Two women, 42 years apart. One lies on the floor of a prison, she hears voices saying ‘ain’t she dead yet?’ The other hears a judge issue a warrant for her arrest, for her participation in a protest after the death of Mike Brown. Woke by Apphia Campbell depicts the civil rights movement over 5 decades, focusing on two black women in very different circumstances, but fighting the same fight. One, Assata Shakur, a black panther, the other, Ambrosia, a young college student in Ferguson at the beginning of the Black Lives matter movement.
Apphia Campbell performs solo, taking on each character and era armed only with her voice, body, a chair and a stool. The two stories are told with charm and immovable strength by Campbell- the narratives cross over, overlap and twist into each other, with enchanting blues and soul numbers sung in a kind of a limbo-space, linking the two women across decades and two different sides of the country. Woke displays the political through the personal, and Campbell writes moments of unique realisation for each character, which function as succinct moments of political and emotional impact.
Assata describes her given name- Joanne – as her ‘slave name’, which she then throws off in favour of something more legendary. As Ambrosia makes her way to her court date, she makes plans for how she’s going to approach the Judge. She plans on crying in front of the judge, of articulating her case, excusing herself to attend college classes. She’s relying on her education, her middle class background, and she comes from a family with a complete trust in the police.
(I recently realised- horrendously late- that a big wallop of my white privilege throughout my teenage years were the incidences in which I chanced getting on a train with the wrong ticket, knowing I would feign ignorance or confusion, and most likely not get fined. That is privilege in a nutshell. Knowing that authority figures are on your side, and one wrong step will be quickly forgiven.)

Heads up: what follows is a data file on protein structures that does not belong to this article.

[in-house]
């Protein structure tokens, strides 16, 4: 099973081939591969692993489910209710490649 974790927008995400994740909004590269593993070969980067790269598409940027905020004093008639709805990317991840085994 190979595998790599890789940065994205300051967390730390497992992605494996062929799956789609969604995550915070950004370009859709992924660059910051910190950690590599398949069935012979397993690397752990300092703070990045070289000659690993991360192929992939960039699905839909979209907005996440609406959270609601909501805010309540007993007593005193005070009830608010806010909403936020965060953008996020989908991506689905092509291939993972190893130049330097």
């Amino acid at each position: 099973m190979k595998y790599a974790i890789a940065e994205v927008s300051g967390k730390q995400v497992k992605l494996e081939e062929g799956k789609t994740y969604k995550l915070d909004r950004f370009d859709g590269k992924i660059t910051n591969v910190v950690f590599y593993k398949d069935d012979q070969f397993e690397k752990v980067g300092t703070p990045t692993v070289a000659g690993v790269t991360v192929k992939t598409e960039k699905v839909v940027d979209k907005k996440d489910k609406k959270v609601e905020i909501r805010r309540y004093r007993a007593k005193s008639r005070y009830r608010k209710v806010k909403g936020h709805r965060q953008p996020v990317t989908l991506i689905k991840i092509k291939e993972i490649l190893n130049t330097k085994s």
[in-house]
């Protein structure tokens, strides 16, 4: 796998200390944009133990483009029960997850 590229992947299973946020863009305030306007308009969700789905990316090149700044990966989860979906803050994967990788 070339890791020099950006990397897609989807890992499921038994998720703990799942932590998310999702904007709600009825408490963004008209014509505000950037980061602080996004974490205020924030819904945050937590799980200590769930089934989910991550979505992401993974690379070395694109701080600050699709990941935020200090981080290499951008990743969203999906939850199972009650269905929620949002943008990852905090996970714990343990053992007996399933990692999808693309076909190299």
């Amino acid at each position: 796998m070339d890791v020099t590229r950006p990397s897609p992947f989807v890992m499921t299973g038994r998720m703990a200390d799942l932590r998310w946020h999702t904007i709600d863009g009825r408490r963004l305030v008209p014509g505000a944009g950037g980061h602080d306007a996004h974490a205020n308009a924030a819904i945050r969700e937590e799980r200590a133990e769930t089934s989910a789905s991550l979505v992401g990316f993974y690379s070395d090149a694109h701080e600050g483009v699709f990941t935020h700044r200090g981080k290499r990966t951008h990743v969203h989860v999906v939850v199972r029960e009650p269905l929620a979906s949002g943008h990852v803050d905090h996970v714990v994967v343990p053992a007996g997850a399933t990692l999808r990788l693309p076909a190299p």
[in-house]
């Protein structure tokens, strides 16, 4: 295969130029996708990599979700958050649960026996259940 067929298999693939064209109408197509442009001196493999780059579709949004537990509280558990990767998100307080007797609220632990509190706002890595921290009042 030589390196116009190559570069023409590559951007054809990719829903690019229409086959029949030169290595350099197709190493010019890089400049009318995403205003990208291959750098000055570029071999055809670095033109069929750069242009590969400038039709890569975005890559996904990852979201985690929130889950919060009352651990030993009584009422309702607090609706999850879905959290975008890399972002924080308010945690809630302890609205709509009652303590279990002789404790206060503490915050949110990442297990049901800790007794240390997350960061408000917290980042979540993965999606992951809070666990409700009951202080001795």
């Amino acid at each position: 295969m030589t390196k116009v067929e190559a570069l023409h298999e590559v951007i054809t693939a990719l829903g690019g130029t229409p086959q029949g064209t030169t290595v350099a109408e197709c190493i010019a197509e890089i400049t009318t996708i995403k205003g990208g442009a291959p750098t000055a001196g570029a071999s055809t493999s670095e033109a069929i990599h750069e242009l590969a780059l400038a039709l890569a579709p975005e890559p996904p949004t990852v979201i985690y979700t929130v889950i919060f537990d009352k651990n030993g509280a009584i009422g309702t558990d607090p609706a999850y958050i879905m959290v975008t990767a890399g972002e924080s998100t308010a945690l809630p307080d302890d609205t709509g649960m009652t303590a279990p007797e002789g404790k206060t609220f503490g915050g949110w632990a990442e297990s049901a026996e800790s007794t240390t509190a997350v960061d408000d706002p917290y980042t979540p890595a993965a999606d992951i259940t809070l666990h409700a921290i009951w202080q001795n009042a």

We learn through the story that people in Ferguson are terrified of getting arrested. $150 fine for jaywalking leads to $120 fine for non-compliance plus $60 an hour court fees leads to a prison sentence if the person is unable to pay, and the whole police department is run from the profits of racial profiling. One wrong step, or one coincidence, leads to a whole chain of attacks which are impossible for Ambrosia to extract herself from.
Campbell switches from her main narrators to caricature-esque supporting side characters. She depicts two separate people, in two different decades, who say something along the lines of ‘surely it’s all fixed now?’ Surely racism doesn’t exist? Slavery is over! Jim Crow laws are over! Woke makes it clear that the first thing a racist will do is try to convince you that racism doesn’t exist. When Mike Brown was shot down in the street and his killer walked free, and when Assata is kept in jail on trumped-up accusations, it is the same prejudice resting in apathy, in every single year, state and country, over each of the forty-two years, before and beyond.
Campbell has an extraordinary voice, as a singer and a writer. This a play about broken and beaten bodies being avenged by voice, through her song, the songs of artists over the last century. I think an hour-long fringe piece of theatre is too small to contain this narrative. This might be more of a scruple with the limitations of fringe theatre than with anything the creative team has produced – but I look at a bare stage, with a solo performer giving it everything she’s got, and I think – this story deserves more. From the form, from the industry, from the audience. It deserves 700 page novels and 4 hour song cycles.
Woke is on at Battersea Arts Centre till 22nd June. More info here.